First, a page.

For a short period of time, Black Happy was our band. And, for a few days this month, they were again. The show was fast, it was high-energy, and it was exactly what I'd always imagined seeing them live would be like.

Sure, we were all a little older. Sure, the punks in the crowd were, like me, mostly normal-hair colored and had dug our old chucks out of the pile of work shoes and running shoes for the gym. But there was no shame in being an aged punk - we were all in it together.

And it was fun as hell.

If you've ever wondered if you should go to see your old favorites, worried that it might be ruined? Take a chance. It was worth it this time.

04 August 2010

How to Be Alone (a poem)

How to be alone, a poem

This is truly one of the most beautiful poems I've heard and the video is gorgeous, as well.

you'll find that its fine to be alone
once you're accepting it

Marriage Equality and Prop 8

Today, Judge Vaughn Walker overturned California's Proposition 8 today, the proposition that declared that the only marriages recognized in the state of California would be those between a man an a woman, also invalidating the 18,000 marriages that had been performed in the state between two men or two women.

In his landmark decision, Judge Walker declared that Prop 8 fails in its responsibility to advance any rational bias in its construction, stating that "Indeed the evidence shows Proposition 8 does nothing more than enshrine in the California constitution the notion that opposite sex couples are superior to same sex couples."

My relationship with marriage equality/gay marriage/whatever I'm supposed to call it now is complicated. A few years ago, was the coordinator of a political coalition in my area that fought for many political and social equalities from lesbian, gay, bisexual, transgender, queer, and questioning (LGBTQQ) folks. As often happens with those kinds of coalitions, one of the major issues that members were focusing on was marriage equality. Part of that came about because two of the plaintiff's in the 2006 suit to challenge Washington State's "Defense" of Marriage Act were on my coalition.

In March 2006, their challenge failed. And I held a rally that allowed people to express their disappointment and their rage, despite the City of Spokane refusing to issue us a permit and having no location for the rally. And people were upset - they felt marginalized, like their lives were lesser than others. And that was awful to watch.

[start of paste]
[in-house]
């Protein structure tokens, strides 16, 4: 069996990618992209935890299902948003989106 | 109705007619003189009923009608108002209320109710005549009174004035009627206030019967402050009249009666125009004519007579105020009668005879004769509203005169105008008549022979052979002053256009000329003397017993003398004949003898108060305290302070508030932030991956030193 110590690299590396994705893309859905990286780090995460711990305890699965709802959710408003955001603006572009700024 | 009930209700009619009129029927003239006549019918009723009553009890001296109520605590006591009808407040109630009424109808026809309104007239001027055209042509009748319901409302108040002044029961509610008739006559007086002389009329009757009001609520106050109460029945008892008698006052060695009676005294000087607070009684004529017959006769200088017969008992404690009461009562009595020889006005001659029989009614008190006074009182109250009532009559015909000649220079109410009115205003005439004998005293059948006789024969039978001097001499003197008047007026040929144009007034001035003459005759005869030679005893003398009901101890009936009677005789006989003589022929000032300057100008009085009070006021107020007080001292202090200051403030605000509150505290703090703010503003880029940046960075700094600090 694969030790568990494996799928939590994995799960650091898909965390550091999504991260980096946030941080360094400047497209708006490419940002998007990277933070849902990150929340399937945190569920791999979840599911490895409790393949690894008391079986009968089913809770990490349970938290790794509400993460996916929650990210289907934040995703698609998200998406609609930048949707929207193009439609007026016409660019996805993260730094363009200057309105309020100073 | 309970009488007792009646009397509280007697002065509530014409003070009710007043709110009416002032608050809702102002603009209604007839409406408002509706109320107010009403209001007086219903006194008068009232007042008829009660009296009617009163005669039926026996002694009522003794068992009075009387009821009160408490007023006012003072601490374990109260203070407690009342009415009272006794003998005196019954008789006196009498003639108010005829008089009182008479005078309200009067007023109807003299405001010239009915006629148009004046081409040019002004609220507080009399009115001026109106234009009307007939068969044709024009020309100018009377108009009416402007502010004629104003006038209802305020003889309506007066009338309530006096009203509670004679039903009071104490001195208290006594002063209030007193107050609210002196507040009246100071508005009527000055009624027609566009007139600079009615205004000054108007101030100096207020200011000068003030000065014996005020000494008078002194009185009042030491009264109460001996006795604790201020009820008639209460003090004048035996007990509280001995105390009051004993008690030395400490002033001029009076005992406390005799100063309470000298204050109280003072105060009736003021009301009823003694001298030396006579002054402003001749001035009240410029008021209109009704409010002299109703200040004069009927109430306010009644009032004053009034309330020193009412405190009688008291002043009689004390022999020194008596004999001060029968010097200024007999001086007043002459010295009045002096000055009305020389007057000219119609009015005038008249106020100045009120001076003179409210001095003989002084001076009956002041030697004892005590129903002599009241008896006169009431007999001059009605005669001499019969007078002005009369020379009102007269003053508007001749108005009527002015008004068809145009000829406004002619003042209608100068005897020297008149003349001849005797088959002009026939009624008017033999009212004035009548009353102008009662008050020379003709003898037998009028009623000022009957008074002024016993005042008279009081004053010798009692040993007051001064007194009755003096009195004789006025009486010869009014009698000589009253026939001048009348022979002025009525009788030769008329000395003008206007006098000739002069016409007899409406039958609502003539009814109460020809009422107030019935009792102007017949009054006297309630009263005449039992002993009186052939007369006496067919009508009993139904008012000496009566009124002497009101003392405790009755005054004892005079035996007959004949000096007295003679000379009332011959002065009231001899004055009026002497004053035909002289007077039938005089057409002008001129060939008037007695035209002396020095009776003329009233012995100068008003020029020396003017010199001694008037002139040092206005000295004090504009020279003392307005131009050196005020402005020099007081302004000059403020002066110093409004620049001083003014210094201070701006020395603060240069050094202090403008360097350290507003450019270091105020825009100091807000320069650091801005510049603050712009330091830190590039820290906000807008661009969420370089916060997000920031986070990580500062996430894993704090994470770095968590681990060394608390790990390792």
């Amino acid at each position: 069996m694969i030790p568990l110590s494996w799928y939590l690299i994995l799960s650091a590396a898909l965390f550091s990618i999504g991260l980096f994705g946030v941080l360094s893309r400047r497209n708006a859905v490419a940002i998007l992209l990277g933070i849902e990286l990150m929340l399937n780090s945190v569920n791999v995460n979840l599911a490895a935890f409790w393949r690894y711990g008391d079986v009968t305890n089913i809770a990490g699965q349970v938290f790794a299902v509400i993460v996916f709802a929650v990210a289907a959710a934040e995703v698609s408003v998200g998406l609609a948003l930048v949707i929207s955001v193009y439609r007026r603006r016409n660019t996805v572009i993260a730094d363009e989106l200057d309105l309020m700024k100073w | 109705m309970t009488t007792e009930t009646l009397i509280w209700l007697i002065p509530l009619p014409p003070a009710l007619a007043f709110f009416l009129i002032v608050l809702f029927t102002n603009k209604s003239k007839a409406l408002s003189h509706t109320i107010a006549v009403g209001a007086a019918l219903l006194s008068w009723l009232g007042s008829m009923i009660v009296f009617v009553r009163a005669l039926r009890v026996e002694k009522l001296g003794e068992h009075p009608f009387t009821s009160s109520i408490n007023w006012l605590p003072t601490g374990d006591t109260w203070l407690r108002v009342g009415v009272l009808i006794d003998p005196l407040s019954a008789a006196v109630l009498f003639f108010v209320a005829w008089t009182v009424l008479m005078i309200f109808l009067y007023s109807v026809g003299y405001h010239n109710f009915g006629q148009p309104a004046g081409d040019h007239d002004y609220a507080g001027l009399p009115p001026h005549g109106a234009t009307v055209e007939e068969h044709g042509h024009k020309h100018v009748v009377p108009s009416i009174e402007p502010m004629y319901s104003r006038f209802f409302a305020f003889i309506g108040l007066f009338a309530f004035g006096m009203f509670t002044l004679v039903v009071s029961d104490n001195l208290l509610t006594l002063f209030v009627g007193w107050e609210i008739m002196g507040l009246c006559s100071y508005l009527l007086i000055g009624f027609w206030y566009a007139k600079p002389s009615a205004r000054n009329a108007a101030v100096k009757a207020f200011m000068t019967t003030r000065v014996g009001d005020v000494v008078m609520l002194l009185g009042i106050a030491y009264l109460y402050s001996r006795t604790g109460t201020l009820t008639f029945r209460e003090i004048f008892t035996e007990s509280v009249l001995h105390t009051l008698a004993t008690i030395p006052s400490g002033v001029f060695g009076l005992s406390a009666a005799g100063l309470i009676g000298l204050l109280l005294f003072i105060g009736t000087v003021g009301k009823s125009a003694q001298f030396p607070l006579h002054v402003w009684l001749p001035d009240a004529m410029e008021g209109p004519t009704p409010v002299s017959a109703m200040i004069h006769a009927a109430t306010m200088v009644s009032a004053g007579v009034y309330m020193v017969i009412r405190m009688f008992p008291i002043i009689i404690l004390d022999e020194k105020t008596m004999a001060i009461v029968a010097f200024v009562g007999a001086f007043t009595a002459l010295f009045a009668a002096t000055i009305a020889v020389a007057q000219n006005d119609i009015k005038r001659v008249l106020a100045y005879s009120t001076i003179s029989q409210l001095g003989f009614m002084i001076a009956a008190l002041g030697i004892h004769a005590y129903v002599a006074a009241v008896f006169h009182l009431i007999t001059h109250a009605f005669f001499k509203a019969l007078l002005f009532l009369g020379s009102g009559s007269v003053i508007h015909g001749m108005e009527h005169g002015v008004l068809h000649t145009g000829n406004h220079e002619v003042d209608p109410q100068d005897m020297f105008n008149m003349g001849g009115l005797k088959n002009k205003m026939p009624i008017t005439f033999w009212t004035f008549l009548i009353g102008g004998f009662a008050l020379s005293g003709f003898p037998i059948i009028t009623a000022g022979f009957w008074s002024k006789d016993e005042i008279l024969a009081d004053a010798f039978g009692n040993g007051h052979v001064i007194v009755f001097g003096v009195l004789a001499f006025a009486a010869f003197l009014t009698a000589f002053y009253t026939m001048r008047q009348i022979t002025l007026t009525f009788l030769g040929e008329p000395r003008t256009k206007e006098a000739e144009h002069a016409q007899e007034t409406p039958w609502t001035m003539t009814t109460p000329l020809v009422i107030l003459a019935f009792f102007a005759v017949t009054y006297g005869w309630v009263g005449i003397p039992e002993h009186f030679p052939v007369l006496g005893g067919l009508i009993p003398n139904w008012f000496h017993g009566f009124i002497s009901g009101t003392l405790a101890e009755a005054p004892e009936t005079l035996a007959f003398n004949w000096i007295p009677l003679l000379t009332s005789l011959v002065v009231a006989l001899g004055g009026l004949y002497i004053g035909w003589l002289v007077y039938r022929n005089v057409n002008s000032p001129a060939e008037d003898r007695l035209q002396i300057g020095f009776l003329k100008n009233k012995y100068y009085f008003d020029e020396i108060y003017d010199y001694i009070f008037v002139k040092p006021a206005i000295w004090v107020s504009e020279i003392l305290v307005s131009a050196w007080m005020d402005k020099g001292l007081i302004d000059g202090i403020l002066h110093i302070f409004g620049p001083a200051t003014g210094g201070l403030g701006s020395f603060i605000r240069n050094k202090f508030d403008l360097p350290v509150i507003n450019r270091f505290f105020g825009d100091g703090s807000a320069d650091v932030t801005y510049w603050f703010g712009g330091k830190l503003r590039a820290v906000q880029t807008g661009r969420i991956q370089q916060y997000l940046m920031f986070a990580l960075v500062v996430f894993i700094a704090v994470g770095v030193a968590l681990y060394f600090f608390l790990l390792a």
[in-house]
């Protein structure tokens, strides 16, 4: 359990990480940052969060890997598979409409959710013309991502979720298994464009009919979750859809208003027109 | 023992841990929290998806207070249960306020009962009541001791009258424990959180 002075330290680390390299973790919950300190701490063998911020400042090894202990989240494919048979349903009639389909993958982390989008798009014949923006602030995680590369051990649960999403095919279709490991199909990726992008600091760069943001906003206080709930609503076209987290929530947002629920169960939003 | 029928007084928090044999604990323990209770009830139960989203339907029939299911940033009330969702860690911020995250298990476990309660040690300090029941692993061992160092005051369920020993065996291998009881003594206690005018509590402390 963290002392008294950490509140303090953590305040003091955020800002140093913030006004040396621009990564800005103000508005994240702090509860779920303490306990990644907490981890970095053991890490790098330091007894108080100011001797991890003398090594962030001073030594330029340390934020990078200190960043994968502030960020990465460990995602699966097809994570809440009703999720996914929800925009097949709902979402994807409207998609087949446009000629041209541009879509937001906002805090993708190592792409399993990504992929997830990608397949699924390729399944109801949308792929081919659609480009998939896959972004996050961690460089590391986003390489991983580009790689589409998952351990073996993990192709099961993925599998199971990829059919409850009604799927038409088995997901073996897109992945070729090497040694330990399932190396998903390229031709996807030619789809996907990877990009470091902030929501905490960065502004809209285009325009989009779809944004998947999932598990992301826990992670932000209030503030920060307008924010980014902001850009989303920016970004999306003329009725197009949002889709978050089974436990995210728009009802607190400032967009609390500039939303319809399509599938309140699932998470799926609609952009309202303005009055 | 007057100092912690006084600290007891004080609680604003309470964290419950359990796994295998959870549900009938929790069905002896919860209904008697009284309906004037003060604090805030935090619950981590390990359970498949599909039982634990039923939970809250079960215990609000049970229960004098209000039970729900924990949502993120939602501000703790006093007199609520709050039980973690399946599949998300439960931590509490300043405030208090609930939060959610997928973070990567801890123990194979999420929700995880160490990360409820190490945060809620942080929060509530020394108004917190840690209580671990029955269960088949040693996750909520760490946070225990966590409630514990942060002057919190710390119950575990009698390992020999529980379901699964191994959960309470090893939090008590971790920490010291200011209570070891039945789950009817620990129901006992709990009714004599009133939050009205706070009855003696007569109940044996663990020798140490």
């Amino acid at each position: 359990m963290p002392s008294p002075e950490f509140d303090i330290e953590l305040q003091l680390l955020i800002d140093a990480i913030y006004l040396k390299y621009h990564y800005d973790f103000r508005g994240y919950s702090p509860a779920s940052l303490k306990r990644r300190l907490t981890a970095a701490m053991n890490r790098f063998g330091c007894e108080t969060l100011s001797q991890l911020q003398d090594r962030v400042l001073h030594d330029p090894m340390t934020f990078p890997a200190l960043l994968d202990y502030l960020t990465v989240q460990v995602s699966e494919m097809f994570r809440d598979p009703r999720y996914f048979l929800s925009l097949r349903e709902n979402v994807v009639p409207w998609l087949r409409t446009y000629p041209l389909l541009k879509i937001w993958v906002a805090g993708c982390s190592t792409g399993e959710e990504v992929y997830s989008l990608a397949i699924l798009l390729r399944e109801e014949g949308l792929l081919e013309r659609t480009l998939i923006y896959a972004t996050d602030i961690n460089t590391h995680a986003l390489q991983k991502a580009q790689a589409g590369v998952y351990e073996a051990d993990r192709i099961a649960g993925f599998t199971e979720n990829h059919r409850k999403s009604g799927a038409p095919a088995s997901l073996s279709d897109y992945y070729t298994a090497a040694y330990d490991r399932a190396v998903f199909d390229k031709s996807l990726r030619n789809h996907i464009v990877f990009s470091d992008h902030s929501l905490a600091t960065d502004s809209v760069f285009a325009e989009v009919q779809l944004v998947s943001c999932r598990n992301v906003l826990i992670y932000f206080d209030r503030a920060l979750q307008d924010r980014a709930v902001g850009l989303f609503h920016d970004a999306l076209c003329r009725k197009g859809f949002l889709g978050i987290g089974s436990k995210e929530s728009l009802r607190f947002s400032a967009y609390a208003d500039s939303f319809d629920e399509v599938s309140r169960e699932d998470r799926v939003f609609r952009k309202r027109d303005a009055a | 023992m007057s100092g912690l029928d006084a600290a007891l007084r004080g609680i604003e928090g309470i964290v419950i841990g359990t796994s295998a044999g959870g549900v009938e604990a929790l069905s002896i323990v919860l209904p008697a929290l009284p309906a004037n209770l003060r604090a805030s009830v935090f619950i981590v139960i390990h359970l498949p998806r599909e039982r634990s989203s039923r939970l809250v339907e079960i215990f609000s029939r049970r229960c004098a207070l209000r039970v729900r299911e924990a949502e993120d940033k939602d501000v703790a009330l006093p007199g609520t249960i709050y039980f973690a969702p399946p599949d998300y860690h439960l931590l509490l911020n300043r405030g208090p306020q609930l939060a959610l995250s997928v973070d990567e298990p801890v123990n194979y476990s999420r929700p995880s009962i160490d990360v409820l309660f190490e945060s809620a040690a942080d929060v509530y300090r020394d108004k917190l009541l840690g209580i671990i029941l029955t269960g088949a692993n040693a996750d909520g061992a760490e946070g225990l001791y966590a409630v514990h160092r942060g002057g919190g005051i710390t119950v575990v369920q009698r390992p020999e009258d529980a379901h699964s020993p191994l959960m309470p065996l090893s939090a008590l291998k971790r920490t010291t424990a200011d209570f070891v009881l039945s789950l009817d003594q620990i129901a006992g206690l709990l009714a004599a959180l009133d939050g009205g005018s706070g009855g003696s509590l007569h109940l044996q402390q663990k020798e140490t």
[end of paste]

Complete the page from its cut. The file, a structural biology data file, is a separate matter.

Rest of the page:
But it was also strange to have people assume that I shared their rage and their pain. While I could see it, while I could sympathize with it, I didn't. I don't.

I want marriage equality because I realize that there is a gay man out there right now who is being refused access to his partner in the ER. I want marriage equality for the two women who are terrified that one of them will die of cancer and the other will have no legal relationship to their children. I want marriage equality so that my friends don't have to leave the country because they can't marry their foreign national partners and help them get green cards, so they don't have to pay millions of dollars more over their lifetimes to have the same lives, so they don't have sheafs of make-shift legal paperwork to give themselves the pretense of equal rights.

I want those things and I know that access to the legal institution of marriage in the US is the most expedient way to those goals.

But what I really want? Is for the institution of marriage to have no legal meaning at all. For people to be able to determine their own medical authorities, those who will receive their social security (for as long as it lasts), those who parent with them, those who they share finances with, those who can visit them in the ER. I want to take away the legal rights associated with marriage and divorce that from the social institution.

Because I don't actually know that the state has any business in my personal life, let alone my sex life. And don't forget - as long as a marriage isn't consummated, it can still be annulled in the US. Legally, if you don't screw, the marriage didn't happen.

I want the government out of my bed and out of my pants and out of everyone else's, as well. It's illogical to continue a legal institution that doesn't serve a benefit to the country as a whole and, frankly, is kind of creepy in the way its implemented. And this is not in spite of the relationships and marriages that people I respect have, but because of them. I want those relationships to have more meaning than legal chattel.

But that's a long-shot goal. That's something that won't happen for a long time, if ever.

So I remain cautiously happy at Judge Walker's decision. Not because I want to marry, but because if anyone can, we all should be able to.

03 August 2010

Haitus: Over

I apologize for being MIA for a bit there. I've been working on my second master's thesis, enjoyed floating the river that runs through my city, working 10 hour days, and reading.

I've been doing a LOT of reading.

I've also been soliciting donations for the annual Masquerade fundrasier for the amazing LGBT youth center in my (small) city, Odyseey Youth Center. It's been awesome to see the support of the local community and I'd forgotten how much I enjoy soliciting donations for auctions. It's one of the things I'm best at - connecting people who care about an issue with ways that they can help.

I have some posts in the queue, one about ABC Family's Huge, one about academia's points of disconnection with student affairs, and one about collaboration.

They're coming. Thanks for sticking around.